If any data manipulation is ever done directly in SQL that bypasses your application logic, it also guards against bad data that breaks those constraints.

An additional side-benefit is that it allows tools to automatically generating database diagrams with relationships inferred from the schema itself. Now in theory all the diagramming should be done before the database is created, but as the database evolves beyond its initial incarnation these diagrams often aren't kept up to date, and the ability to generate a diagram from an existing database is helpful both for reviewing, as well as for explaining the structure to new developers joining a project.

It might be a helpful to disable FKs while the database structure is still in flux, but they're good safeguard to have when the schema is more stabilized.


A foreign key guarantees a matching record exists in a foreign table. Imagine a table called Books that has a FK constraint on a table called Authors. Every book is guaranteed to have an Author.

Now, you can do a query such as:

SELECT B.Title, A.Name FROM Books B
INNER JOIN Authors A ON B.AuthorId = A.AuthorId;

Without the FK constraint, a missing Author row would cause the entire Book row to be dropped, resulting in missing books in your dataset.

Also, with the FK constraint, attempting to delete an author that was referred to by at least one Book would result in an error, rather than corrupting your database.


Whilst they may be a pain when manipulating development/test data, they have saved me a lot of hassle in production.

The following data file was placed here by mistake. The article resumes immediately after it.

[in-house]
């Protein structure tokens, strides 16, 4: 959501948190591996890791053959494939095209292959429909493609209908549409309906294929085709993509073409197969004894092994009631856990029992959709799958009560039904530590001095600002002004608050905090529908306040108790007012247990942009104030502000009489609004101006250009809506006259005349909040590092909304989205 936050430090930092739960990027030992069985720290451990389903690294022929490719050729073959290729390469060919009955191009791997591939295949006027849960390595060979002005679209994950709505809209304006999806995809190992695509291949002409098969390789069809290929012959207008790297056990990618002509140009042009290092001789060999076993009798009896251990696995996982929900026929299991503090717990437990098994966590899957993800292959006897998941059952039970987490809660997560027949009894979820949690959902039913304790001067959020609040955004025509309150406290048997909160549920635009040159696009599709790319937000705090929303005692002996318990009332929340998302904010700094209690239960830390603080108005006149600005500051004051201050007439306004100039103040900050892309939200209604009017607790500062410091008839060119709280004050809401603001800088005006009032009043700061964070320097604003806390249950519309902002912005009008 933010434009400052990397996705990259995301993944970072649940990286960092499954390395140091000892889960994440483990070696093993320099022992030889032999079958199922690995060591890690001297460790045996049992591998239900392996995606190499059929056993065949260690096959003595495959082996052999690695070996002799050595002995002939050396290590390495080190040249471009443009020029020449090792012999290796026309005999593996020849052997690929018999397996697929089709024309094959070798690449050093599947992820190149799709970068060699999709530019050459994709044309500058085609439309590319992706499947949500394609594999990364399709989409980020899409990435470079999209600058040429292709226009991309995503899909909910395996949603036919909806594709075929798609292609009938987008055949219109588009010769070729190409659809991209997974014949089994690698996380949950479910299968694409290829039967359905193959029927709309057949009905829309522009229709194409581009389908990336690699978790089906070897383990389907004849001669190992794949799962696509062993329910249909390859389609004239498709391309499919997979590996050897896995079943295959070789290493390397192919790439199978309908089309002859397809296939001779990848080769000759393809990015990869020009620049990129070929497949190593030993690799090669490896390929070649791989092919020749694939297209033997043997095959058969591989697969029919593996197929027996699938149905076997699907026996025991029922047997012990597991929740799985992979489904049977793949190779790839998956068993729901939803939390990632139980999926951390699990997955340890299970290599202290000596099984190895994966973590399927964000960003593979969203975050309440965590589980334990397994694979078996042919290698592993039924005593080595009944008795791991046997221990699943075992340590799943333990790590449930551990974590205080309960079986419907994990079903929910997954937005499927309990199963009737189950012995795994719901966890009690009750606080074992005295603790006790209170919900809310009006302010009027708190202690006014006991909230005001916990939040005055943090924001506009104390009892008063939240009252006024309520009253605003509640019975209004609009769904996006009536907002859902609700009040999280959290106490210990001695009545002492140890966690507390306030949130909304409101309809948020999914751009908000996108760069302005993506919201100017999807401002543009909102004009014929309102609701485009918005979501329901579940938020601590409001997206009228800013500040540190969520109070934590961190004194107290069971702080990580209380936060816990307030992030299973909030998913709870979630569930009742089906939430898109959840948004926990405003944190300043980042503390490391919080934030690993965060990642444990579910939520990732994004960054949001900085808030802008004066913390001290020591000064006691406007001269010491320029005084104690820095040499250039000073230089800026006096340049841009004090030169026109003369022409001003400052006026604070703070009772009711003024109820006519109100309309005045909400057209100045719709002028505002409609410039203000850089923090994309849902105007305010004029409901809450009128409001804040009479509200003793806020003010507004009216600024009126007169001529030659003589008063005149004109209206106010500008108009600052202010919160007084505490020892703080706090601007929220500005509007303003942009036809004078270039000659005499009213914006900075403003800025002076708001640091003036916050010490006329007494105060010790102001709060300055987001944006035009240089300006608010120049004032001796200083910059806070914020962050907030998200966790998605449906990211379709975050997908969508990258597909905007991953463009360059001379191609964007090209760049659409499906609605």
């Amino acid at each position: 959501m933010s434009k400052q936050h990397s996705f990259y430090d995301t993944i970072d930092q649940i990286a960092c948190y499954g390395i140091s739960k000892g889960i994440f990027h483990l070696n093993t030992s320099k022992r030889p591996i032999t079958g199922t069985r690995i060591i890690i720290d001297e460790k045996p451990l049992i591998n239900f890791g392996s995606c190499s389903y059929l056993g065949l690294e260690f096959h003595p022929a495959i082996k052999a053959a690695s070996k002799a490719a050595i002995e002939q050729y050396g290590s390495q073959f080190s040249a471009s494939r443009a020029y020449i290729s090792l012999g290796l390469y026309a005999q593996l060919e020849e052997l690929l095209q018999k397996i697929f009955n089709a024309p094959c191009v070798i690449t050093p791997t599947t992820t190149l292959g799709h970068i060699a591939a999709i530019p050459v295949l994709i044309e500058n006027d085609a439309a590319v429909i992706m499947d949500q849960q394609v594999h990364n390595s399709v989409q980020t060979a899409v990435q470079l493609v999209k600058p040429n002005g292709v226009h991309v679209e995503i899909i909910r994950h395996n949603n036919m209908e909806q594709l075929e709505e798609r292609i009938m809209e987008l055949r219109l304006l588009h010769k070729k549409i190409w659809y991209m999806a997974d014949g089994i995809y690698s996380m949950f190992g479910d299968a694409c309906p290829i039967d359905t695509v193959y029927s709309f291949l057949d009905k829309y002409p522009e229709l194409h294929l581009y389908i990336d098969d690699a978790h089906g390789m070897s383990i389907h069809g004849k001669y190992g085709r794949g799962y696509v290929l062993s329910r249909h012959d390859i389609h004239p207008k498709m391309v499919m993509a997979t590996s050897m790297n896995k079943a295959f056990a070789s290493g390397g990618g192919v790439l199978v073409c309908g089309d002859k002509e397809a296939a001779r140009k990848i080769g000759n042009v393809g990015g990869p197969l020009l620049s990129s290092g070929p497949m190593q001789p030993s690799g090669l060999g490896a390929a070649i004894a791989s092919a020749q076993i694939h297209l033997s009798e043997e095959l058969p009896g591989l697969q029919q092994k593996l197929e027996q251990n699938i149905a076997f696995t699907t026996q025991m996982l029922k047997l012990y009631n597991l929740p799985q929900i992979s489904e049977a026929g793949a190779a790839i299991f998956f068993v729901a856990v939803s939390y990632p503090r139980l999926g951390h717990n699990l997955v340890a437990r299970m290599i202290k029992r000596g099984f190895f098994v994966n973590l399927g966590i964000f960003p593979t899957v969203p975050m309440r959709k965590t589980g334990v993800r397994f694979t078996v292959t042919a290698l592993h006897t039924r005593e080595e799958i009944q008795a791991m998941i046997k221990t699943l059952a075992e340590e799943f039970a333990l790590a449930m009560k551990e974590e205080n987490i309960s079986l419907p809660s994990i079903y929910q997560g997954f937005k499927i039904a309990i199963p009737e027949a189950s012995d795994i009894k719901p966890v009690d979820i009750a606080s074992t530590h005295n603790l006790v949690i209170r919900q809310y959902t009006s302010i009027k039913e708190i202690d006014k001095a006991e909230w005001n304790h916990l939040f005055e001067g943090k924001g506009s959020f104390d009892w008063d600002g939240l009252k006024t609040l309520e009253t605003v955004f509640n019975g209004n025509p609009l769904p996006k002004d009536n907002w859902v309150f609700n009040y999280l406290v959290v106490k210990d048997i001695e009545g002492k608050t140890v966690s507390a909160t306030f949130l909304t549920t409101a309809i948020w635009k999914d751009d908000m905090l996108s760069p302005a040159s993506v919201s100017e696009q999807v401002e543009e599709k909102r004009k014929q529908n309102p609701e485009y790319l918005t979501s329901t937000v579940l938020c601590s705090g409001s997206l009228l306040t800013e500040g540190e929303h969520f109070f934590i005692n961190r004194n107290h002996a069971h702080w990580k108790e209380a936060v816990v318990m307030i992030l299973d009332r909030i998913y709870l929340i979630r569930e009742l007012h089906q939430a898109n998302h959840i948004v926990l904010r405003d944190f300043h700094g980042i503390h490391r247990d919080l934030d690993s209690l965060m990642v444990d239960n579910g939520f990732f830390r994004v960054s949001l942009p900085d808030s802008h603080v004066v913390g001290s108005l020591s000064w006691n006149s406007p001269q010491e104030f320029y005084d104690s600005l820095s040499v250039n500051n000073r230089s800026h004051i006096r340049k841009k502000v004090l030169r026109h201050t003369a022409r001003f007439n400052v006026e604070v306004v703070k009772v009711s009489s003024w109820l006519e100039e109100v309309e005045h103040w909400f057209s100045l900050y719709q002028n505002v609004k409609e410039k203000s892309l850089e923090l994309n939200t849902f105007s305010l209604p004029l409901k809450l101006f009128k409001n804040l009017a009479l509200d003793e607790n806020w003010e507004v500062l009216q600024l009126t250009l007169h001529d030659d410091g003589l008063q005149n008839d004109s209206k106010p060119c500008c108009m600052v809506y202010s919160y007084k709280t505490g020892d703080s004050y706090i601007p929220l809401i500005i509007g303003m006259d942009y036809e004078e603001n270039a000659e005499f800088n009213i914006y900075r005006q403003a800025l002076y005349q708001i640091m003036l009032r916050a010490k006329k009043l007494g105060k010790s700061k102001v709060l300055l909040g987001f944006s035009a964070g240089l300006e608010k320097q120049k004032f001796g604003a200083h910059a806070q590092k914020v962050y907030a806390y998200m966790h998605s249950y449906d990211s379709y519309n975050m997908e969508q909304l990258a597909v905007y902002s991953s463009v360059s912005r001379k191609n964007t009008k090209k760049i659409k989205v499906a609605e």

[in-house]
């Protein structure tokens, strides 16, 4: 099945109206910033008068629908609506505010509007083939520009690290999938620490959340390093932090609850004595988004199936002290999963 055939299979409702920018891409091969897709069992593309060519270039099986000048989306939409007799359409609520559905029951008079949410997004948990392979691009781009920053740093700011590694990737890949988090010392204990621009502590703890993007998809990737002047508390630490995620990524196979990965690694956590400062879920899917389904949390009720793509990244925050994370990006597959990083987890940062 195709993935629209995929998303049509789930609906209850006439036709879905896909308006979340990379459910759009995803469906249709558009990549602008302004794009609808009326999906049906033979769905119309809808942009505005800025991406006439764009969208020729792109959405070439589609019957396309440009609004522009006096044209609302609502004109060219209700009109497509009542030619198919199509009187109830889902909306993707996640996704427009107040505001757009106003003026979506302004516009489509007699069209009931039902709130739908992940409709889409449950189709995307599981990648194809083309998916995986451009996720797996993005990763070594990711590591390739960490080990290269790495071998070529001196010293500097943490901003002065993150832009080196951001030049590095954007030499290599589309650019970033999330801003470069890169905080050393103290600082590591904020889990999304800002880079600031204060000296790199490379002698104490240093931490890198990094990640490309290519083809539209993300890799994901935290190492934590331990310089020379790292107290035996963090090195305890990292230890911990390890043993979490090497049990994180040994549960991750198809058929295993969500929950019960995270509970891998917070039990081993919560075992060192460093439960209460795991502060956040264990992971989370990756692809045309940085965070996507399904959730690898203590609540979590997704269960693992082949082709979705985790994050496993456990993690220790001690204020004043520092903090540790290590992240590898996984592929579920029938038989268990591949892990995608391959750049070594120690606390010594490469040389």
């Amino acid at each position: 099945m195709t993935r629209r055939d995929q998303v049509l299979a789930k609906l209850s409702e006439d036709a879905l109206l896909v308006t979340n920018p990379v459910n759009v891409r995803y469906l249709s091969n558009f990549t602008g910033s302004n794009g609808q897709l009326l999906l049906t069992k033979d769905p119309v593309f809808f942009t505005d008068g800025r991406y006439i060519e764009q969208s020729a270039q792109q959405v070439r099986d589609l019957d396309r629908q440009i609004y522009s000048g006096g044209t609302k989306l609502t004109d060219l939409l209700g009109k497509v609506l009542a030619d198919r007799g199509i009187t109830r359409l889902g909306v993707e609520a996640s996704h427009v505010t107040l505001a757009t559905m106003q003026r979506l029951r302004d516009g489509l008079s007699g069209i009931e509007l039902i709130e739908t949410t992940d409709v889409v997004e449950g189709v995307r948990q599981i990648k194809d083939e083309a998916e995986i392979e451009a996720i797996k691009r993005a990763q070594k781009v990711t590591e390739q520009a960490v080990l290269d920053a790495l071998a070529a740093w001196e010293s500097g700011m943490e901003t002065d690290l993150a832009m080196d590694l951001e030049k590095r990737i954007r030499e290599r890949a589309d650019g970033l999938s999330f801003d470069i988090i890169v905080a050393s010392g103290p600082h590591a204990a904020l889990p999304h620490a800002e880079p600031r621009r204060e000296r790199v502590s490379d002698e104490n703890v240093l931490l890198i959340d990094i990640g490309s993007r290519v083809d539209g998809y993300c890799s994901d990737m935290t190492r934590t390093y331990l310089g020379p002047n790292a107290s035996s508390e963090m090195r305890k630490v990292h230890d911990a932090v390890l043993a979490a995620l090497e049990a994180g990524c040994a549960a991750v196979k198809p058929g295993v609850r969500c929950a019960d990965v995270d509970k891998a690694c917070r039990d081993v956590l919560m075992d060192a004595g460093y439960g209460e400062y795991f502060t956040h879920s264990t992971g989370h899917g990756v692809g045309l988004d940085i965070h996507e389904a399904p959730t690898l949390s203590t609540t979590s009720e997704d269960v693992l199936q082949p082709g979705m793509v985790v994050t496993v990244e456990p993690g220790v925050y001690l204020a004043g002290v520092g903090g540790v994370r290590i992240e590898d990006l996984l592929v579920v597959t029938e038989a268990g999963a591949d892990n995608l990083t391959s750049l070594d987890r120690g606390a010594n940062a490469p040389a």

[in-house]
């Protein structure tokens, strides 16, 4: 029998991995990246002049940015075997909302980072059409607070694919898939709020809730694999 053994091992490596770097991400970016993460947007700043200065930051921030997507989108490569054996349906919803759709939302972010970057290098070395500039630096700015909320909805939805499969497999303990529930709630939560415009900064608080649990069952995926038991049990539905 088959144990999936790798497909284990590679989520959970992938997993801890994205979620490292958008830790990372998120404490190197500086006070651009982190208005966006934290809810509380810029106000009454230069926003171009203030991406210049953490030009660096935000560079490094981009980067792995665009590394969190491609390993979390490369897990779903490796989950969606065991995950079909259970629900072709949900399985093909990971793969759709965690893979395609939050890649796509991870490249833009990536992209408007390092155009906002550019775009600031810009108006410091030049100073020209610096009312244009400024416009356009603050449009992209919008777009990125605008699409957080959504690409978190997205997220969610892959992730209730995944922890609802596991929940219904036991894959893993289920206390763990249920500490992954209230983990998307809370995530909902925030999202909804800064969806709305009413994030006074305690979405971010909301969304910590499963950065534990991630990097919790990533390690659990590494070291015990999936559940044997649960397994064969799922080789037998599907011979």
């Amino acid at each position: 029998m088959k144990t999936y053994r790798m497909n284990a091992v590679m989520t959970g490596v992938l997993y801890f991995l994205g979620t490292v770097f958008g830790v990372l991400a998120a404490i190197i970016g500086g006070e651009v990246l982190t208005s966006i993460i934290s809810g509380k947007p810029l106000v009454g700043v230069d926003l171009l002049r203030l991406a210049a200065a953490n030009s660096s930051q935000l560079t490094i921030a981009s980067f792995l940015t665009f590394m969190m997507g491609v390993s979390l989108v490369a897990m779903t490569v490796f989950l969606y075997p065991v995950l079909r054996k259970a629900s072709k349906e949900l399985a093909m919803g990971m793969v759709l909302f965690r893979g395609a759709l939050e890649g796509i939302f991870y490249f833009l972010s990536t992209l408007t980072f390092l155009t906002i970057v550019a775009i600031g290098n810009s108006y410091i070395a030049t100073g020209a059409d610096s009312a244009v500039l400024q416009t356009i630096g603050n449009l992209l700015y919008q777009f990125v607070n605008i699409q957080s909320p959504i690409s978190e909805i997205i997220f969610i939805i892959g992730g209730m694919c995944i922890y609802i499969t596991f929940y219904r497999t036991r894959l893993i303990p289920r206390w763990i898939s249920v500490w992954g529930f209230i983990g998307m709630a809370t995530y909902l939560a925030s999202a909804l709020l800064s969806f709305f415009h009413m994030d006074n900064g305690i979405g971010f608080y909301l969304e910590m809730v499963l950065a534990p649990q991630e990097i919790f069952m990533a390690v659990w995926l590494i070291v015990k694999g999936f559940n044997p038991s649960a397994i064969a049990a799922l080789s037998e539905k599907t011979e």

Think of them as a way to maintain data integrity, especially as a safeguard against orphaned records.

For example, if you had a database relating many PhoneNumber records to a Person, what happens to PhoneNumber records when the Person record is deleted for whatever reason? They will still exist in the database, but the ID of the Person they relate to will no longer exist in the relevant Person table and you have orphaned records.

Yes, you could write a trigger to delete the PhoneNumber whenever a Person gets removed, but this could get messy if you accidentally delete a Person and need to rollback.

Yes, you may remember to get rid of the PhoneNumber records manually, but what about other developers or methods you write 9 months down the line?

By creating a Foreign Key that ensures any PhoneNumber is related to an existing Person, you both insure against destroying this relationship and also add 'clues' as to the intended data structure.


The main benefits are data integrity and cascading deletes. You can also get a performance gain when they're defined and those fields are properly indexed. For example, you wouldn't be able to create a phone number that didn't belong to a contact, or when you delete the contact you can set it to automatically delete all of their phone numbers. Yes, you can make those connections in your UI or middle tier, but you'll still end up with orphans if someone runs an update directly against the server using SQL rather than your UI. The "hassle" part is just forcing you to consider those connections before you make a bulk change. FKs have saved my bacon many times.